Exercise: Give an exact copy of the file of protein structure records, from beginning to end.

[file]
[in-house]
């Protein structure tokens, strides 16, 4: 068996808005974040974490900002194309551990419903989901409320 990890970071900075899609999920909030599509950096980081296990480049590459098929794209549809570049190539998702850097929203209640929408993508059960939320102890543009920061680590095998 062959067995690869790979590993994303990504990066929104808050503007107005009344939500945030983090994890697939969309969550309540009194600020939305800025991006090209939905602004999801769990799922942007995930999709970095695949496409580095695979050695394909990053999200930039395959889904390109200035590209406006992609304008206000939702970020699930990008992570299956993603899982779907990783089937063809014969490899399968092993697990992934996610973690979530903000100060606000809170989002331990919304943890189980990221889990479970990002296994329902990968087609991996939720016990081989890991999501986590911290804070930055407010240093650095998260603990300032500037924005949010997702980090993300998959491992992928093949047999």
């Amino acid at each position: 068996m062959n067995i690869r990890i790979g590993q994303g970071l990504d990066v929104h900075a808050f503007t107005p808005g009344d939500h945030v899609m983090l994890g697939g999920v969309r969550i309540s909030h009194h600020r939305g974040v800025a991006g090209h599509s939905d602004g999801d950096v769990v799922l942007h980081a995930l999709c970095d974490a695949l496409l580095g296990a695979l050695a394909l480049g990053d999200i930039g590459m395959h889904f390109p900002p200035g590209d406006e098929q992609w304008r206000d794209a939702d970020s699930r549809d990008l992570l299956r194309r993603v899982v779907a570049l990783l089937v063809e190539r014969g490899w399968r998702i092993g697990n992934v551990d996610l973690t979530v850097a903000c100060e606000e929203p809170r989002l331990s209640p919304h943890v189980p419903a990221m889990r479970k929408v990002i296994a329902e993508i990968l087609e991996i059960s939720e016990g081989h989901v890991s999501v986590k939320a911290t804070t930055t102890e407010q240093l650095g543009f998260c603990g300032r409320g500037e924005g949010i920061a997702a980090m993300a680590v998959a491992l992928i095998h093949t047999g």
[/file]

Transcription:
[in-house]
């Protein structure tokens, strides 16, 4: 068996808005974040974490900002194309551990419903989901409320 990890970071900075899609999920909030599509950096980081296990480049590459098929794209549809570049190539998702850097929203209640929408993508059960939320102890543009920061680590095998 062959067995690869790979590993994303990504990066929104808050503007107005009344939500945030983090994890697939969309969550309540009194600020939305800025991006090209939905602004999801769990799922942007995930999709970095695949496409580095695979050695394909990053999200930039395959889904390109200035590209406006992609304008206000939702970020699930990008992570299956993603899982779907990783089937063809014969490899399968092993697990992934996610973690979530903000100060606000809170989002331990919304943890189980990221889990479970990002296994329902990968087609991996939720016990081989890991999501986590911290804070930055407010240093650095998260603990300032500037924005949010997702980090993300998959491992992928093949047999």
């Amino acid at each position: 068996m062959n067995i690869r990890i790979g590993q994303g970071l990504d990066v929104h900075a808050f503007t107005p808005g009344d939500h945030v899609m983090l994890g697939g999920v969309r969550i309540s909030h009194h600020r939305g974040v800025a991006g090209h599509s939905d602004g999801d950096v769990v799922l942007h980081a995930l999709c970095d974490a695949l496409l580095g296990a695979l050695a394909l480049g990053d999200i930039g590459m395959h889904f390109p900002p200035g590209d406006e098929q992609w304008r206000d794209a939702d970020s699930r549809d990008l992570l299956r194309r993603v899982v779907a570049l990783l089937v063809e190539r014969g490899w399968r998702i092993g697990n992934v551990d996610l973690t979530v850097a903000c100060e606000e929203p809170r989002l331990s209640p919304h943890v189980p419903a990221m889990r479970k929408v990002i296994a329902e993508i990968l087609e991996i059960s939720e016990g081989h989901v890991s999501v986590k939320a911290t804070t930055t102890e407010q240093l650095g543009f998260c603990g300032r409320g500037e924005g949010i920061a997702a980090m993300a680590v998959a491992l992928i095998h093949t047999g």